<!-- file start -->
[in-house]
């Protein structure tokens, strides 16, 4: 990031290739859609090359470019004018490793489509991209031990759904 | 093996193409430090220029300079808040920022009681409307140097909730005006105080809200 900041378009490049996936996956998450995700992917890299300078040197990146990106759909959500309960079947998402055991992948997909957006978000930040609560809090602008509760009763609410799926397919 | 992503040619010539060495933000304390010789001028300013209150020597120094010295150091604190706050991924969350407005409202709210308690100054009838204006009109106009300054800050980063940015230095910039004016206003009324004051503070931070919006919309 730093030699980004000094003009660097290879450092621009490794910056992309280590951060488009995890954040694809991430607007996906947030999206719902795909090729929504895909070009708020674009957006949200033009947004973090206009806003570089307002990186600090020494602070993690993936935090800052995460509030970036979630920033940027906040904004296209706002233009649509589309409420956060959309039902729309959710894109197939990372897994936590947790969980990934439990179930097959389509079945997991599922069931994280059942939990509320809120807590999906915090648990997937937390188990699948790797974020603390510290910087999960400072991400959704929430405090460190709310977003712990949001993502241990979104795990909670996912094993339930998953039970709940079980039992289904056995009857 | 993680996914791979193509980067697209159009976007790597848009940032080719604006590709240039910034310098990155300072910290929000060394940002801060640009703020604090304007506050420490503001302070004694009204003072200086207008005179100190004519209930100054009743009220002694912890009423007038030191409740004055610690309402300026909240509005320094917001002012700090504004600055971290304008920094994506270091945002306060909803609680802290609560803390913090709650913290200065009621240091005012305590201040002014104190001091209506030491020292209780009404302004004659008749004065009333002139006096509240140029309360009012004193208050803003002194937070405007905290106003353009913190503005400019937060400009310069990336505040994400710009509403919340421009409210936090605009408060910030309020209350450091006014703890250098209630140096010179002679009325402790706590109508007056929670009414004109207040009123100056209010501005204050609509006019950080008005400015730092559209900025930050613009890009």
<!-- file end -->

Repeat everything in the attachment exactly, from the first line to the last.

[in-house]
């Protein structure tokens, strides 16, 4: 990031290739859609090359470019004018490793489509991209031990759904 | 093996193409430090220029300079808040920022009681409307140097909730005006105080809200 900041378009490049996936996956998450995700992917890299300078040197990146990106759909959500309960079947998402055991992948997909957006978000930040609560809090602008509760009763609410799926397919 | 992503040619010539060495933000304390010789001028300013209150020597120094010295150091604190706050991924969350407005409202709210308690100054009838204006009109106009300054800050980063940015230095910039004016206003009324004051503070931070919006919309 730093030699980004000094003009660097290879450092621009490794910056992309280590951060488009995890954040694809991430607007996906947030999206719902795909090729929504895909070009708020674009957006949200033009947004973090206009806003570089307002990186600090020494602070993690993936935090800052995460509030970036979630920033940027906040904004296209706002233009649509589309409420956060959309039902729309959710894109197939990372897994936590947790969980990934439990179930097959389509079945997991599922069931994280059942939990509320809120807590999906915090648990997937937390188990699948790797974020603390510290910087999960400072991400959704929430405090460190709310977003712990949001993502241990979104795990909670996912094993339930998953039970709940079980039992289904056995009857 | 993680996914791979193509980067697209159009976007790597848009940032080719604006590709240039910034310098990155300072910290929000060394940002801060640009703020604090304007506050420490503001302070004694009204003072200086207008005179100190004519209930100054009743009220002694912890009423007038030191409740004055610690309402300026909240509005320094917001002012700090504004600055971290304008920094994506270091945002306060909803609680802290609560803390913090709650913290200065009621240091005012305590201040002014104190001091209506030491020292209780009404302004004659008749004065009333002139006096509240140029309360009012004193208050803003002194937070405007905290106003353009913190503005400019937060400009310069990336505040994400710009509403919340421009409210936090605009408060910030309020209350450091006014703890250098209630140096010179002679009325402790706590109508007056929670009414004109207040009123100056209010501005204050609509006019950080008005400015730092559209900025930050613009890009």